2. Create a budget
Second, an artist should consider creating a financial budget. Working out the costs of travel, renting a space, creating a unified presentation, and/or working with a gallery, are essential elements to consider in advance in order to approach the best quotes, suppliers, and representatives, and primarily to give an artist time to research other alternatives if needed. For example, large-scale art fairs are a big financial commitment. When applying to Art Basel, for instance, artists should examine the costs of transportation and shipping before making any commitments. Furthermore, international events, such as the Artexpo, organize several shows worldwide yearly. Most artists approach these events as ideal settings to showcase their art globally and disregard the overall cost. An artist must decide what art market he/she is trying to reach and what geographical locations are most beneficial to their objective. With a sufficient number of art fairs globally and nationally and little guidance, it is simple for an artist to lose track of his/her primary goal.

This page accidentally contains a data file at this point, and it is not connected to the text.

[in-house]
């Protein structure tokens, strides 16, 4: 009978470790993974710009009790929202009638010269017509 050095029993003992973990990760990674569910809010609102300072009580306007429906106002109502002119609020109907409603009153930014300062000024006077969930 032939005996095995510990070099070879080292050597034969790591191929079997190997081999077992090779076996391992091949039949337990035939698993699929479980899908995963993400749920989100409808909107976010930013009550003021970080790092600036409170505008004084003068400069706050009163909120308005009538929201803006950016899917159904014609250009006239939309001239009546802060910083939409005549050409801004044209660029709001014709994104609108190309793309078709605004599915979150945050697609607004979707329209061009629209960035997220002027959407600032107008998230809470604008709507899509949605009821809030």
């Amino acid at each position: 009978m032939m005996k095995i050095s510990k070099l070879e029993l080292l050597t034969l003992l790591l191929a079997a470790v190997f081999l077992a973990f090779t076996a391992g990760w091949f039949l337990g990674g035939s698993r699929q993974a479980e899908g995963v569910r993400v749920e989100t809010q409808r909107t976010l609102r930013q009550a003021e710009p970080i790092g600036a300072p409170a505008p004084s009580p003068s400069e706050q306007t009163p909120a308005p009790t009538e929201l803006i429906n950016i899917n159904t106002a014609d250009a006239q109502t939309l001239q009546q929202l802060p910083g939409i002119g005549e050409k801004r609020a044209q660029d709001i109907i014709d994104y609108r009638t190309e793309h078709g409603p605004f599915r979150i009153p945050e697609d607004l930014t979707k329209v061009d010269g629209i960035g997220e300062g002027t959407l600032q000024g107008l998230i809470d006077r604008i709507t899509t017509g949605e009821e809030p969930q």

3. Read the contract. Then read it again.
Lastly, an artist should always read a contract before committing to anything, as organizers usually build in other financial commitments.
How does an artist successfully participate in an art fair, with or without a gallery?
4. Team up with an art gallery